The third International Conference on kerpic’13 – New Generation Earthen Architecture: Learning from Heritage, to be held on 11-14 September 2013, in Istanbul, Turkey. The focus of the conference has evolved from new generation of earthen architecture, environment and health care, towards disaster prevention. We hope that it will bring together the related disciplines of architects and engineers, on material, construction, marketing and environmental science to create database, technology watch and strategy.
A workshop will be organized on site where all the participants can take part. Social and cultural program will offer an interesting historical tour and a distinguished dinner will welcome you. Post Congress program will be a tour to various sites of Turkey. Fore more information visit http://www.kerpic.org/2013/
Situated in Central Anatolia, Hattuša remained the capital city of the Hittites from 1650/1600 to around 1200 BC. Here, as recently as 2003 to 2005, the German Archaeological Institute has rebuilt one stretch of the mudbrick city wall. The scope of this project in experimental archaeology has been to recreate a part of the wall using the same materials the Hittites had at hand when they built their original walls so long ago. Each step necessary for the construction was fully documented so as to enable us to assess not only the amount of building materials required but also the manpower and time the Hittites must have invested in the various tasks of construction.
This volume presents the results gleaned from this documentation. From the production of the first mudbrick to the dedication of the finished structure, each and every undertaking has been described in detail and is presented here accompanied by 573 illustrations.
For more information visit:
German Institute of Archaeology (In english, german and turkish)
Hattuscha-webpage (in English, German and Turkish)
This book is published also in German and Turkish:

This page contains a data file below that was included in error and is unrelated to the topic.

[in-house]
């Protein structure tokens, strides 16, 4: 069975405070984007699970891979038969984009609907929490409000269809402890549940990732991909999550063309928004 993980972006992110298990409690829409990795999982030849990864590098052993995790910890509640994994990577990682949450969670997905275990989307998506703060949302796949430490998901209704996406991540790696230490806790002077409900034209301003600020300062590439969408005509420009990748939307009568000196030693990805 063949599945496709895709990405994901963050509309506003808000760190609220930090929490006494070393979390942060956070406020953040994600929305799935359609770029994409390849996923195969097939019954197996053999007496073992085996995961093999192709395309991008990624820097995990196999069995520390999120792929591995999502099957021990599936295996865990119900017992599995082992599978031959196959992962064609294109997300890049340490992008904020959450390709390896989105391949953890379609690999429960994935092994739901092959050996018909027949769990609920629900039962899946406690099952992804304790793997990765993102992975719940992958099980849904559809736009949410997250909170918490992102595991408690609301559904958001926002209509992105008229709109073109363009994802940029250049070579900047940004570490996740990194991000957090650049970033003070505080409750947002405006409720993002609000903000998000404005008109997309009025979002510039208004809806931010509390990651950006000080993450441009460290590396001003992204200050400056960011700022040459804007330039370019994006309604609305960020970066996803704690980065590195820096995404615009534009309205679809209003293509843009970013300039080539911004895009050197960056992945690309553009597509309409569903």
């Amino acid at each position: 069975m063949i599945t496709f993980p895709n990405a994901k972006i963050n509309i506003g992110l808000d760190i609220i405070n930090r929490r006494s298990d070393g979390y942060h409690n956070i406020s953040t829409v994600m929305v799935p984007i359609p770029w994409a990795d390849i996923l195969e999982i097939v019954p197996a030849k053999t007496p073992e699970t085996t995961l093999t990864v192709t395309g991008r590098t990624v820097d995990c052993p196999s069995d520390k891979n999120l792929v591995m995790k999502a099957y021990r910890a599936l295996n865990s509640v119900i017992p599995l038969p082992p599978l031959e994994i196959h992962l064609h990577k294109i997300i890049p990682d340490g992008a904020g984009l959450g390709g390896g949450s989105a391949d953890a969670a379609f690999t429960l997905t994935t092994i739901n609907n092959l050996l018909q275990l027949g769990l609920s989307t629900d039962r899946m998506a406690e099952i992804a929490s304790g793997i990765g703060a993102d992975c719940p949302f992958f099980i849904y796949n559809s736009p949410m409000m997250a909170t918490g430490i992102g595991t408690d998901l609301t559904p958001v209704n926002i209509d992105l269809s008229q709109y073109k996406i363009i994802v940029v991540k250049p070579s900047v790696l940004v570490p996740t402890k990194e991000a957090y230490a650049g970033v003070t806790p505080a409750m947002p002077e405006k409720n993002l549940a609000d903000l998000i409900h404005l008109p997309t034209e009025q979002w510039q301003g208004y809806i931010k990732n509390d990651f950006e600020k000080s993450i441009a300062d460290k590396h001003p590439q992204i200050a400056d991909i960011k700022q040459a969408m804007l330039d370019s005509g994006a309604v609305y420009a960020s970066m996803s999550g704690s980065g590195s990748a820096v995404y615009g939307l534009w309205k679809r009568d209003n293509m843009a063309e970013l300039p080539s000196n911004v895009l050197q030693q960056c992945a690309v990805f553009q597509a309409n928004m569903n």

Die Lehmziegel-Stadtmauer von Hattusa
Bericht über eine Rekonstruktion
Hattusa Kerpic Kent Suru
Bir Rekonstrüksiyon Çal??mas?
The “Living in Earthen Cities – kerpic’05” congress is to be held at Istanbul Technical University , July 6-7 in Istanbul, Turkey. The focus of the congresses has evolved from quality of life in earthen architecture, environmental and health care, towards disaster prevention. The congress organizers hope that it will bring together the related disciplines of architects and engineers, on material, construction, marketing and environmental science, to create database, technology watch and strategy. The workshop will cover the entire construction activities of alker (gypsum stabilized earthen material), where all the participants can take part. Social and cultural program will offer interesting historical tour; distinguished dinner will welcome you on Bosphorus. Visit the Congress Website
Local workers make mud bricks, dry them in the sun, and shape them into the walls of the experimental neolithic house. Watch the streaming video. The video is part of an archeological study of «atalhˆyuk, a Neolithic town from 9,000 years ago, located in modern-day Turkey. «atalhˆyuk means ‘forked mound’ and refers to the site’s east and west mounds, which formed as centuries of townspeople tore down and rebuilt the settlement’s mud-brick houses. No one knows what the townspeople called their home 9,000 years ago.